Biography (Cyclopedia of World Authors, Fourth Revised Edition)
Bone, the novel by Fae Myenne Ng (ihng), depicts a cultural divide between her own assimilated generation and that of her Chinese working-class parents, who had immigrated from China and are unable to read the novel that is a tribute to their own heroic struggles in a new country. After growing up in San Francisco’s Chinatown, Ng acquired an excellent education at the University of California, Berkeley, and at Columbia University, where she earned an MFA. Her first novel took ten years to write, during which time she supported herself as a waitress and by doing temporary work as well as with fellowships from foundations such as the National Endowment for the Arts. Like Leila, the narrator of Bone, Ng is a well-educated, modern young woman who also understands her parents and their world of manual labor. Mah, the strong-willed mother of the Leong family, is a poorly paid, overworked garment worker. Leon, the father, holds down a series of dead-end jobs that include janitor, dishwasher, houseboy, and laundry worker. They are a couple who work their fingers to the bone to provide for their daughters.
Ng’s language in the novel indicates the frugality of the Chinese workers and their plain, harsh lives. Ng also uses English in such a way as to suggest the cadence of the Chinese language, thus establishing the bicultural quality of the novel linguistically as well as thematically. Ng thereby also commemorates her heritage.
Bone is a tribute to the generation of Chinese men who sacrificed their personal happiness for the sake of their families. Ng grew up seeing old Chinese men living alone and impoverished in single-room-occupancy hotels in Chinatown. These men—laborers who had come to the United States to work gold mines, build railroads, and develop California agriculturally—became men...
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Fae Myenne Ng’s writing depicts a cultural divide between her assimilated generation and that of her Chinese parents. Reared in San Francisco’s Chinatown by working-class parents who immigrated from China, Ng acquired an excellent education, receiving degrees from the University of California at Berkeley and an M.F.A. from Columbia University. Bone, her first novel, took her ten years to write, during which time she supported herself as a waitress and temporary worker, as well as by a grant from the National Foundation for the Arts. As does Leila, the narrator of the novel, Ng is an educated woman who understood her parents’ working-class world. In the novel, the Chinese mother is a poorly paid, overworked garment worker. The father holds down a series of dead-end jobs that include janitor, dishwasher, houseboy, and laundry worker. The couple have worked their fingers to the bone to provide for their daughters. Bone is a tribute to the family’s father, who represents a generation of Chinese men who sacrificed their personal happiness for the sake of their families. Ng’s inspiration was the old Chinese men living alone and impoverished in single room occupancy hotels in Chinatown. Chinese America’s bachelor society came to America to work the gold mines, to build the railroads, and to develop California agriculturally. These immigrants became men without roots.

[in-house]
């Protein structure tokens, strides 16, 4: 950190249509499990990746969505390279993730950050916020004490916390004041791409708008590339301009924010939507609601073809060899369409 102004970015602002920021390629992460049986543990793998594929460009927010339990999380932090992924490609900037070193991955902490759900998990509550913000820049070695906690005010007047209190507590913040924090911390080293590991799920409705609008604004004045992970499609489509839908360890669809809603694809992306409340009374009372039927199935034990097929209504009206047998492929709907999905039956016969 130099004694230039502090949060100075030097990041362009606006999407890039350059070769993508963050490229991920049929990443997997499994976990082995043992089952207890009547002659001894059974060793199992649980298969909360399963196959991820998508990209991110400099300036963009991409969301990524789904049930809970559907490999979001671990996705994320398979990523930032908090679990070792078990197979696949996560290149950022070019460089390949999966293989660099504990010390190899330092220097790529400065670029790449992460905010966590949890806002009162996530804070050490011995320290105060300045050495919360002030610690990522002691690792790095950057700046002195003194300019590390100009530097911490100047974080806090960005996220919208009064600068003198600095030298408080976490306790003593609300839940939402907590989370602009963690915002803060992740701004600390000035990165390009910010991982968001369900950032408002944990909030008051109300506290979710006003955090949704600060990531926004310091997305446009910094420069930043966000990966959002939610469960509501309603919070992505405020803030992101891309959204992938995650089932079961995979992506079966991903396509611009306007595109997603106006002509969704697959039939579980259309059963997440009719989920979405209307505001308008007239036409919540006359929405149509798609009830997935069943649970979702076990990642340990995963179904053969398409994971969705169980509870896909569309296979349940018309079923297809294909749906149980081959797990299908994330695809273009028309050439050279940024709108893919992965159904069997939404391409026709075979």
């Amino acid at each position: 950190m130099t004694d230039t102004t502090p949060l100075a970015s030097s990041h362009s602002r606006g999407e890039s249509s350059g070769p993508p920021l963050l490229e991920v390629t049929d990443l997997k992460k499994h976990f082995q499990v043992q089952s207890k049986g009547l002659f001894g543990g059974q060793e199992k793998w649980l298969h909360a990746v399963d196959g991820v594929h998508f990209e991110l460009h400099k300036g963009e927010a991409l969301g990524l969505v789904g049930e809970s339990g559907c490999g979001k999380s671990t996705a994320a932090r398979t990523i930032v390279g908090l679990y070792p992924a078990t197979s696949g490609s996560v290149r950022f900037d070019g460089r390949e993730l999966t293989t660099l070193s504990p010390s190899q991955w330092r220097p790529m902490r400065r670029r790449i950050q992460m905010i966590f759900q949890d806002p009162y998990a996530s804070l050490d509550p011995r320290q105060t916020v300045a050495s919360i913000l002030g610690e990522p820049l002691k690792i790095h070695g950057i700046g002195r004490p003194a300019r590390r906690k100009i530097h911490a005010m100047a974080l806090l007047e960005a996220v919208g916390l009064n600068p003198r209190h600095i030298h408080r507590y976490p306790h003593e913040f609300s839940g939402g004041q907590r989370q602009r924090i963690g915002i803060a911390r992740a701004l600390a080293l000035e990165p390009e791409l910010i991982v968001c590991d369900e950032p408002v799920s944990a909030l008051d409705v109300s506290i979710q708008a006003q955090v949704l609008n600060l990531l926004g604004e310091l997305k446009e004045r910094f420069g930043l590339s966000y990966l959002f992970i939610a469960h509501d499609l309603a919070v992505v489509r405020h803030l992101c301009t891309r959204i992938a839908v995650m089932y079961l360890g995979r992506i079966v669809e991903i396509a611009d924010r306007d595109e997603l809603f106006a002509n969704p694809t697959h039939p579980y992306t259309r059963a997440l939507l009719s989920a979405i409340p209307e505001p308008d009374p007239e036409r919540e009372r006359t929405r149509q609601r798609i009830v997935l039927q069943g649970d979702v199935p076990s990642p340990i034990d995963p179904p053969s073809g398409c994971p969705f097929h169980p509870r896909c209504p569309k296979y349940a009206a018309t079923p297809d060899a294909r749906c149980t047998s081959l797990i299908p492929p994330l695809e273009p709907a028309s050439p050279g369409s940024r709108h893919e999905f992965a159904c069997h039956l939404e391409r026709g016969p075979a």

The novel also depicts the conflicts of the family’s three daughters with their old-fashioned parents. There is the middle daughter Ona, whose suicide suggests she could not adjust to American society and maintain her identity as a dutiful Chinese daughter. Nina, the youngest daughter, affirms a modern identity and escapes to New York City. Leila, the eldest daughter, is a complicated combination of the old Chinese ways and new American cultural patterns. As does Nina, the rebellious daughter, Ng moved to New York City. Leila, with her ability to assimilate the new while keeping faith with the past, is the daughter who most mirrors Ng’s identity as an Asian American. Ng’s work adds to the tradition of the immigrant novel.
Bibliography (Cyclopedia of World Authors, Fourth Revised Edition)
Eder, Richard. “A Gritty Story of Assimilation.” Los Angeles Times, January 14, 1993, p. E5. Places Bone in the tradition of ethnic estrangement and assimilation.
Jones, Louis B. “Dying to Be an American.” The New York Times Book Review, February 7, 1993, pp. 7, 9. Discusses Bone within the context of the literature of assimilation.
Kakutani, Michiko. “Building on the Pain of a Past in China.” The New York Times, January 29, 1993, p. C26. Praises Ng’s literary gifts.
Stetson, Nancy. “Honoring Her Forebears.” Chicago Tribune, April 4, 1993, p. C12. Discusses the autobiographical nature of Bone.
Wong, Sau-Ling Cynthia. Reading Asian-American Voices: From Necessity to Extravagance. Princeton, N.J.: Princeton University Press, 1993. Places Ng in the context of Asian American writing, ethnic relations in literature, and the intellectual life of Asian Americans.